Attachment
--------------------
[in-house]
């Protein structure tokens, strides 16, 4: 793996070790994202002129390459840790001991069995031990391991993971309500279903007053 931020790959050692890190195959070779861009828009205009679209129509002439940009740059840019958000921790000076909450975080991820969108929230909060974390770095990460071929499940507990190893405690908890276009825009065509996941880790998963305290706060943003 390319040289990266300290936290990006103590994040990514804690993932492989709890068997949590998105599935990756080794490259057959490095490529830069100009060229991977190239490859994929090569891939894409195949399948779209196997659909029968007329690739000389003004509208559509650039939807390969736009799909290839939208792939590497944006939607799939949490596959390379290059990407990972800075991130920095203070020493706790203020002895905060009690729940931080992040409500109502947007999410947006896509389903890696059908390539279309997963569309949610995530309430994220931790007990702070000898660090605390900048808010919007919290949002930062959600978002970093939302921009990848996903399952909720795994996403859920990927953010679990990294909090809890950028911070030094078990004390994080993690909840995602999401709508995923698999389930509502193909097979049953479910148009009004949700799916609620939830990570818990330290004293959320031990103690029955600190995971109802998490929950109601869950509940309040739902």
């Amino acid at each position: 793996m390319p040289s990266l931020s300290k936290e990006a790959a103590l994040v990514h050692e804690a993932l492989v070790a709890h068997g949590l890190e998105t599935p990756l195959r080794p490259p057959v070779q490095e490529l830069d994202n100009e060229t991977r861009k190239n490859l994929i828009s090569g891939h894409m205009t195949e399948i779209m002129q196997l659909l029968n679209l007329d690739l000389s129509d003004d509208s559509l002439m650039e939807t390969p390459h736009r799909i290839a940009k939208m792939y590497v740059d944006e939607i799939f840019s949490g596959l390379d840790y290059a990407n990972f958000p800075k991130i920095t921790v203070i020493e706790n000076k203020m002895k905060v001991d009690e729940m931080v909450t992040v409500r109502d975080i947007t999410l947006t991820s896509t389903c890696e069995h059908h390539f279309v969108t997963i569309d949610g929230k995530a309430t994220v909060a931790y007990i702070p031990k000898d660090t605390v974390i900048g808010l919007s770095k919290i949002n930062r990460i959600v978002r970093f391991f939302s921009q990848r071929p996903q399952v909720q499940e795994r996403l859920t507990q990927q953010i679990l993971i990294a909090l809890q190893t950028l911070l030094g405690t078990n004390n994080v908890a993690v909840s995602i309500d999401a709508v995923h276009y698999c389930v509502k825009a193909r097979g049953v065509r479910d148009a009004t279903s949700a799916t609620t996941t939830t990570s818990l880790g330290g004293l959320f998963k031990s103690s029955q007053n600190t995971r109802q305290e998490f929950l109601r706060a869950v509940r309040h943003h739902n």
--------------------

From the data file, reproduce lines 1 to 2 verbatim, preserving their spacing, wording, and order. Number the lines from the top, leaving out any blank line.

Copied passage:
[in-house]
């Protein structure tokens, strides 16, 4: 793996070790994202002129390459840790001991069995031990391991993971309500279903007053 931020790959050692890190195959070779861009828009205009679209129509002439940009740059840019958000921790000076909450975080991820969108929230909060974390770095990460071929499940507990190893405690908890276009825009065509996941880790998963305290706060943003 390319040289990266300290936290990006103590994040990514804690993932492989709890068997949590998105599935990756080794490259057959490095490529830069100009060229991977190239490859994929090569891939894409195949399948779209196997659909029968007329690739000389003004509208559509650039939807390969736009799909290839939208792939590497944006939607799939949490596959390379290059990407990972800075991130920095203070020493706790203020002895905060009690729940931080992040409500109502947007999410947006896509389903890696059908390539279309997963569309949610995530309430994220931790007990702070000898660090605390900048808010919007919290949002930062959600978002970093939302921009990848996903399952909720795994996403859920990927953010679990990294909090809890950028911070030094078990004390994080993690909840995602999401709508995923698999389930509502193909097979049953479910148009009004949700799916609620939830990570818990330290004293959320031990103690029955600190995971109802998490929950109601869950509940309040739902």